A new report by the Academy of Social Sciences has emphasised the vitally important, yet often poorly-understood, role of the social sciences to the UK’s current research, development and innovation system.
While the UK’s talent pool has significant strengths in the social sciences, current UK Government initiatives have placed a strong priority on new technologies and STEM related research and innovation.
Published today, ‘Reimagining the recipe for research and innovation: the secret sauce of social science’, sets out four distinct ingredients the social sciences contribute to enable world-leading and future-focused UK research, including on new and emerging technology. Using an array of examples and informed by analysis of data from the Digital Science ‘Dimensions’ database, the report’s findings demonstrate a symbiotic relationship between social science and STEM research, with collaborative work across both spheres often being more useful to policymakers.
The report presents four themes that the social sciences contribute to the UK’s research and innovation system which are summarised as:
- Social sciences enable whole-systems thinking, allowing innovators and entrepreneurs to understand system capabilities, vital system contexts and dynamics – including economies, productivity, institutions, skills, training and cultures – as well as helping to understand and improve the research and innovation system itself.
- Social sciences are critical for good policy development. They play a prominent role in informing and developing evidence-based policy.
- Social sciences underpin smart and responsible innovation. Emerging technologies depend upon social sciences for the legal, regulatory and ethical frameworks that are essential for their efficacy and adoption within a UK context.
- Social sciences are essential to international collaboration and tackling shared global challenges. The UK’s international research and innovation strategy is outwardly focused and benefits from being underpinned by the social sciences including business and management, politics, geography and international development. The UK’s social scientists also have a track record of working effectively with partners and providing a substantive focus for UK strengths and strategic advantage in relation to the sustainable development goals and other global challenges.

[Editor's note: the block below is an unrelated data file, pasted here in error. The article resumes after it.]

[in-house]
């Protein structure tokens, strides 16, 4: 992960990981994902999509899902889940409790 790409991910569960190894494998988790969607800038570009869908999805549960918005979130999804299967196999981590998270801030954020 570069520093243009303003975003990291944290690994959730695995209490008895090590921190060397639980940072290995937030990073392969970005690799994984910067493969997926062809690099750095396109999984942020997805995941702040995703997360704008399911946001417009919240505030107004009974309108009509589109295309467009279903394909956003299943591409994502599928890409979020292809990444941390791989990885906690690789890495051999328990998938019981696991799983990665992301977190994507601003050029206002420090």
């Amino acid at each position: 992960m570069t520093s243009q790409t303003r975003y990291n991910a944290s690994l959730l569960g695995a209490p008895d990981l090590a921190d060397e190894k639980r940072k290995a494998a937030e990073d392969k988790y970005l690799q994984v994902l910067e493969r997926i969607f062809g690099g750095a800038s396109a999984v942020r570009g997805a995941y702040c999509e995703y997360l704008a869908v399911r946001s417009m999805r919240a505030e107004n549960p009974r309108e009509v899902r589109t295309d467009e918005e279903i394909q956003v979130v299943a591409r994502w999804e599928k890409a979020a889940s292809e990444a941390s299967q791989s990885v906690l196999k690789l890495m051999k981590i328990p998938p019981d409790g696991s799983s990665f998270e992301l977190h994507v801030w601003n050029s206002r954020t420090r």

Professor James Wilsdon FAcSS, Director of the Research on Research Institute (RoRI) at University College London, and lead author of the report, said, “The insights and expertise of social scientists add flavour, depth and richness across the UK’s research and innovation system. Through their own work, and through collaboration with scientists, technologists and engineers, social scientists contribute in numerous ways to tackling economic, social and environmental priorities. But in recent years, there’s been a narrowing of focus in UK Government policy to Science & Technology, and less of the holistic, systems thinking that captures and values such connections and interdependencies. This needs to change: it’s time to restore the social sciences to their rightful place in the way we structure, plan and invest for a high-performing, transdisciplinary research and innovation system, capable of meeting the acute challenges of the next 20 years.”
Dr Rita Gardner, Chief Executive of the Academy of Social Sciences, said, “This report highlights how multidisciplinary research brings the strength of the social sciences to bear. It explores this with reference to some key foci of current UK Government research and innovation that tend to be regarded as primarily relating to STEM. Therefore, we strongly encourage policy initiatives that better facilitate and reward research projects and partnerships that cross STEM and social science disciplinary boundaries.”
‘Reimagining the recipe for research and innovation: the secret sauce of social science’ is a joint publication between the Academy’s Campaign for Social Science and Sage Publications. Analysis was provided by Digital Science using data from the ‘Dimensions’ database.